is considered there to be one of the "temptations"
of Saint Anthony (see Claviceps purpurea)
Originally from the Americas, Bufo marinus
was .introduced to Australia, where it is now
known as the cane toad and its secretions are
allegedly used as a psychoactive drug. Under
Queensland's Drug Misuse Act, bufotenine is an
illegal substance in Australia (Ingram 1988,66). In
recent years, the press has been reporting
increasing cases of toad lickin' (Lyttle 1993), a
practice in which the secretions of Bufo marinus
are licked off the toad:
When licking the expressed secretions (abusers
reported that it is possible to "milk" twice a
day), a furry sensation on the lips and tongue
quickly becomes manifest. Five to ten (up to
30) minutes later, nausea is common, and only
20 to 30 minutes after ingestion, sometimes
earlier, hallucinations of various kinds set in,
beginning more rapidly and not lasting as
long as with LSD. (Keup 1995, 12)
The thickened juice of boiled animals is also
ingested in Australia (Keup 1995, 14). A decoction
of the dried skin (known as cane skin tea) is also
used (DerSpiegel32 : 92).
The secretions from Bufo marinus contain
catecholamines (dopamineA neurotransmitter associated with movement, attention, learning, and the brain’s pleasure and reward system., N-methyldopamine,
adrenaline, noradrenaline) and tryptamines (serotoninA monoamine neurotransmitter, biochemically derived from tryptophan, that is primarily found in the gastrointestinal (GI) tract, platelets, and central nervous system (CNS) of humans and animals. It is a well-known contributor to feelings of well-being.,
N-methyl-serotoninA monoamine neurotransmitter, biochemically derived from tryptophan, that is primarily found in the gastrointestinal (GI) tract, platelets, and central nervous system (CNS) of humans and animals. It is a well-known contributor to feelings of well-being., bufotenine, bufotenidine,
dehydrobufotenine), as well as glycoside-like
toad toxins (Deulofeu and Ruveda 1971; Lyttle
1993, 523 f.). The skin has been found to contain
morphine. The toad toxins (bufotoxine, bufogenine,
and bufadienolides) are cardiotoxic and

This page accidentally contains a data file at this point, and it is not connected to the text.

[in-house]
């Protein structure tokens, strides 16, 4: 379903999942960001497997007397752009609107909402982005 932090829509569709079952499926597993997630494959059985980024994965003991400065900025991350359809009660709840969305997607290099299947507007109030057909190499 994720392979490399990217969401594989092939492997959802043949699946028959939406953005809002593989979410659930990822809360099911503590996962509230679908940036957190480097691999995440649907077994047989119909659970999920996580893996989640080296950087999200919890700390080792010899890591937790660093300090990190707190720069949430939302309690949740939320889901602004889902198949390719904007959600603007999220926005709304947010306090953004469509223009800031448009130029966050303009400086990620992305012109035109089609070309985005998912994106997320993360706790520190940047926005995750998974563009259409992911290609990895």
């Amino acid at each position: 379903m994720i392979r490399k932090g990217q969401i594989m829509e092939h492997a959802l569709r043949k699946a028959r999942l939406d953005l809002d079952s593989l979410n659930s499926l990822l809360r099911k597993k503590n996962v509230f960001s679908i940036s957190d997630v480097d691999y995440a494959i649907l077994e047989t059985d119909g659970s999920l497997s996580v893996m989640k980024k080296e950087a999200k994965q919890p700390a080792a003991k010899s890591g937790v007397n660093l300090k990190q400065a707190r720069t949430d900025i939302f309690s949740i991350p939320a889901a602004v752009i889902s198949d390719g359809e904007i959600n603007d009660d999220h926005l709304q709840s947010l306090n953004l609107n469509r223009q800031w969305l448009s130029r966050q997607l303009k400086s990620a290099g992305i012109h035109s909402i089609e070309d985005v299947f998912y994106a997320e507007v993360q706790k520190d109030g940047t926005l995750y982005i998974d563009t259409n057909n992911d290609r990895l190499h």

are similar to digitalis in their effects: nausea,
vomiting, increase in blood pressure, confusion,
and psychotic states (Keup 1995, 12). Smoking is
probably the safest method to ingest Bufo marinus
secretions, as the burning process apparently
destroys the toxic components while leaving the
bufotenine intact (Alexander Shulgin, pers.
comm.). The ethnobotanist Brett Blosser smoked
dried Bufo marinus secretions (approximately 1
mg every few minutes) and reported experiencing
tryptamine-like hallucinations similar to those
induced by the secretions of Bufo alvarius (cf.
5-MeO-DMT) (B. Blosser, pers. comm.).
The few reports of the effects of smoked toad
skin indicate that they are hallucinogenic. One
Australian user stated, "I am seeing the world
through the consciousness of a toad" (Lewis 1989,
The following species of toads contain significant
amounts of bufotenine: Bufo alvarius (cf. 5MeO-
DMT), B. americanus, B. arenarum, B. bufo
bufo, B. calamita, B. chilensis, B. crucifer, B. formosus,
B. fowleri, B. paracnemis, B. viridis (Deulofeuand Ruveda 1971, 483).
|Commercial Forms and Regulations
Bufotenine is marketed as bufotenine hydrogen
oxalate. In the United States, bufotenine is classified
as a Schedule I drug (Shulgin 1981). In contrast,
in Germany it is not considered a narcotic
and is not illegal (Korner 1994, 1572*).
See also the entries for Anandenanthera colubrina
Allen, E. R., and W. T. Neill. 1956. Effects of marine
toad toxins on man. Herpetologica 12:150-5l.